As a college student, I saw the sisters take evening walks, chatting animatedly and laughing together. I felt an almost physical pain in my heart to join them, such a longing to become part of their joy at being together.
Today, I see religious men and women who are happy and committed community members, and I see others who have not made the choice and commitment to belong to their brothers and sisters. They have not learned the lessons in the “school of love.” Community is mission and for mission, or, as Pope Francis says, “a communion that evangelizes.”
“We tick off ‘single,’ but in fact, that is not what we are. The truth is we are community. Just too bad that there is no such category in those forms.”
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It evangelizes us as we go out of our comfort zones to serve the people in our community. Then we become community-builders and artisans of communion wherever we work: building bridges, healing divisions, reconciling broken relationships, making justice and peace flourish.
Our God is not a “divine single,” but a community, a Trinity of persons. Their dream is to recreate our world into an image of their perfect communion in love. Our communities could be powerful leaven transforming our world; like ever-widening ripples, we contribute to building a community of nations, a communion with the whole of creation, with social classes, generations, cultures, tribes, ethnicities, religions.
Then truly, when our Community-God looks into the mirror of our world, they will see reflected back the communion that is meant to be on the face of the Earth.
Euginia Laloo of the Jaintia tribe of Meghalaya, India, is a member of the Immaculate Heart of Mary Province (Shillong) of the Institute of the Daughters of Mary Help of Christians (Salesian Sisters of Don Bosco). With a background in media technology and English literature, she has worked in schools, especially with dropout students and in media ministry. Currently, she is writing the history of her province and serving as coordinator of social communication.
A religious community is a place where religious of the same order come together and share their life and mission. I believe God gathers individuals and places them in particular groups through our superiors. In living community life, a religious inevitably lives the cardinal virtues of faith, hope and charity in an eminent degree if she wishes to live a meaningful and fruitful life of dedication.
The union or relationship built up in community responds to the deepest need of the human heart, and at the same time, it disposes one for apostolic generosity. Just by living together in a community, one does not necessarily form “one heart and soul” with the other members of the community. Despite the years of formation and the so-called “religious life” lived by an individual for several years, we do see that most of the time, an individual tends to be guided by her own feelings and emotions.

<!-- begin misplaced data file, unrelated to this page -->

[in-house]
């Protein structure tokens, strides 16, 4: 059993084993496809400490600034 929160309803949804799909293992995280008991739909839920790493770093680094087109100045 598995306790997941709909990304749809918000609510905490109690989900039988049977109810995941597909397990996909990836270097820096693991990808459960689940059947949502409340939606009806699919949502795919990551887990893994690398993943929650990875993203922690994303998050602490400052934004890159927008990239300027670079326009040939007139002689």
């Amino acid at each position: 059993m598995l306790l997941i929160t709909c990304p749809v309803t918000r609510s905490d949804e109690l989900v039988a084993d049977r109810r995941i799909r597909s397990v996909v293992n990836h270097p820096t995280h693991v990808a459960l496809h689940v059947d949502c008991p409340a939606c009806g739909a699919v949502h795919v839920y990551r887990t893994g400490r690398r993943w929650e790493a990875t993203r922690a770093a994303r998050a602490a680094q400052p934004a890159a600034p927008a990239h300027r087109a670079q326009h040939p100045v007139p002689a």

Most religious become unhappy and grumpy when they have an idealistic image of what a community should be, forgetting that it is not just a reality of God’s presence but also of human fragility.
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Considering all that, the approach of each individual is the most important factor in whether she is happy with the collaboration and support in community life. I also asked this question to some other religious sisters — friends of mine — and they too expressed the same opinion.
In the words of Christopher Miller, “Low expectations are the keys to happiness in life.” Most religious become unhappy and grumpy when they have an idealistic image of what a community should be, forgetting that it is not just a reality of God’s presence but also of human fragility. In such cases, one expects more from the others and would not extend their hands to those most in need.
On the other hand, religious who seek to give love and support to others rather than expecting it from the others are more graceful, cheerful and find fulfillment and meaning in community living. Community, if taken in the right perspective, is indeed a place of growth and a place for free self-giving, for sincere dialogue, for liberation from selfish attachment, and, above all, for self-realization.
I feel that community and mission are two sides of the same coin. When religious live the aim of community living — namely, contemplation of God and the pursuit of Christian perfection — we cannot but go out to the world in service. God’s love urges us to love our neighbor, too, and this is expressed by the variety of services (health care, education, prison ministry, evangelization, care for the aged and people with disabilities) that religious render to humankind, touching every aspect of human development.
In doing so, we truly witness that we are one body of Christ, spiritually connected to each other while we represent him in our varieties of religious charisms.
I like the quote from the church document “Fraternal Life in Community,” which suggests “the need to undertake a path of rediscovering the intimate bond between community and mission, in order creatively to overcome unilateral tendencies, which invariably impoverish the rich reality of religious life.”
Thérèse Hope Merandi is an American-born and naturalized Brazilian Missionary Sister of the Sacred Heart of Jesus. With graduate degrees in theology and psychology, for 40 years she did formation work with various groups, including grassroots levels, in conflict areas, mostly in Latin American countries such as Nicaragua, Guatemala, Argentina, Cuba and Paraguay. She served in congregational general leadership and ministered for 20 years in African countries, including Ethiopia and Uganda. She is currently in South Sudan as part of the intercongregational pastoral team of Solidarity with South Sudan.